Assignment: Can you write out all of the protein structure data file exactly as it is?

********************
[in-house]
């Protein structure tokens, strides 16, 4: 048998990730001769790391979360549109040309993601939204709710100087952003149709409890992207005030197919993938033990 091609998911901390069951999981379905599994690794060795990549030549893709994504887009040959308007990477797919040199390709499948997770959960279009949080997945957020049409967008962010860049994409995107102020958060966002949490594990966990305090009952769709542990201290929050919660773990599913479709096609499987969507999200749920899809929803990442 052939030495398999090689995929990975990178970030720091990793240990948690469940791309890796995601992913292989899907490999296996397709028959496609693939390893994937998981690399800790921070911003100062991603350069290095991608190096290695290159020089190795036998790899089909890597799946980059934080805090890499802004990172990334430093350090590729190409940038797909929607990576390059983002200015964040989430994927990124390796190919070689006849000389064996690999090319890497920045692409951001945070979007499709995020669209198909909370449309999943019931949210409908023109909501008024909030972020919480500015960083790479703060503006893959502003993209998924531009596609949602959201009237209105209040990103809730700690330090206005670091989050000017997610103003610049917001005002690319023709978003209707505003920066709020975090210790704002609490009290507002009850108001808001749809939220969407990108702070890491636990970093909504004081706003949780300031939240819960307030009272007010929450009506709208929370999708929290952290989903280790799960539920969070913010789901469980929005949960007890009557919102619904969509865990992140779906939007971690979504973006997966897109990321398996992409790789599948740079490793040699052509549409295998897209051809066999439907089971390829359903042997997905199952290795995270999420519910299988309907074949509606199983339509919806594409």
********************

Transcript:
[in-house]
């Protein structure tokens, strides 16, 4: 048998990730001769790391979360549109040309993601939204709710100087952003149709409890992207005030197919993938033990 091609998911901390069951999981379905599994690794060795990549030549893709994504887009040959308007990477797919040199390709499948997770959960279009949080997945957020049409967008962010860049994409995107102020958060966002949490594990966990305090009952769709542990201290929050919660773990599913479709096609499987969507999200749920899809929803990442 052939030495398999090689995929990975990178970030720091990793240990948690469940791309890796995601992913292989899907490999296996397709028959496609693939390893994937998981690399800790921070911003100062991603350069290095991608190096290695290159020089190795036998790899089909890597799946980059934080805090890499802004990172990334430093350090590729190409940038797909929607990576390059983002200015964040989430994927990124390796190919070689006849000389064996690999090319890497920045692409951001945070979007499709995020669209198909909370449309999943019931949210409908023109909501008024909030972020919480500015960083790479703060503006893959502003993209998924531009596609949602959201009237209105209040990103809730700690330090206005670091989050000017997610103003610049917001005002690319023709978003209707505003920066709020975090210790704002609490009290507002009850108001808001749809939220969407990108702070890491636990970093909504004081706003949780300031939240819960307030009272007010929450009506709208929370999708929290952290989903280790799960539920969070913010789901469980929005949960007890009557919102619904969509865990992140779906939007971690979504973006997966897109990321398996992409790789599948740079490793040699052509549409295998897209051809066999439907089971390829359903042997997905199952290795995270999420519910299988309907074949509606199983339509919806594409």